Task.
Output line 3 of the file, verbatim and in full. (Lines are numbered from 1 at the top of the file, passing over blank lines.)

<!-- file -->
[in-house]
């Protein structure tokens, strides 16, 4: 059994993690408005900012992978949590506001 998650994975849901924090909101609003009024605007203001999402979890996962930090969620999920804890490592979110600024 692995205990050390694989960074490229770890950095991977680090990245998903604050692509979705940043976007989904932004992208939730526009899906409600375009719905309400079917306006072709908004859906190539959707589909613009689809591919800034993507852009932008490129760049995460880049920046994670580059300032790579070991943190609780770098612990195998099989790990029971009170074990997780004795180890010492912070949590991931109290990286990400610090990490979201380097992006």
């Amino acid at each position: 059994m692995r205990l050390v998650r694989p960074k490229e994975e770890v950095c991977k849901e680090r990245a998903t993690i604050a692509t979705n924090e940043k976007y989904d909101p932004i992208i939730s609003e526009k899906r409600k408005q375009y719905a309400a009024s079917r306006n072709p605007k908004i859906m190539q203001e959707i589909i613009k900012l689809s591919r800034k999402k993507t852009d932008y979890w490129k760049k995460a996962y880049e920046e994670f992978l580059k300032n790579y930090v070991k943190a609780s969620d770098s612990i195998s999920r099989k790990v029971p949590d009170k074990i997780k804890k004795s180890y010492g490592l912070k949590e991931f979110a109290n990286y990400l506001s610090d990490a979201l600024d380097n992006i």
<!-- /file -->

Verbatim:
């Amino acid at each position: 059994m692995r205990l050390v998650r694989p960074k490229e994975e770890v950095c991977k849901e680090r990245a998903t993690i604050a692509t979705n924090e940043k976007y989904d909101p932004i992208i939730s609003e526009k899906r409600k408005q375009y719905a309400a009024s079917r306006n072709p605007k908004i859906m190539q203001e959707i589909i613009k900012l689809s591919r800034k999402k993507t852009d932008y979890w490129k760049k995460a996962y880049e920046e994670f992978l580059k300032n790579y930090v070991k943190a609780s969620d770098s612990i195998s999920r099989k790990v029971p949590d009170k074990i997780k804890k004795s180890y010492g490592l912070k949590e991931f979110a109290n990286y990400l506001s610090d990490a979201l600024d380097n992006i």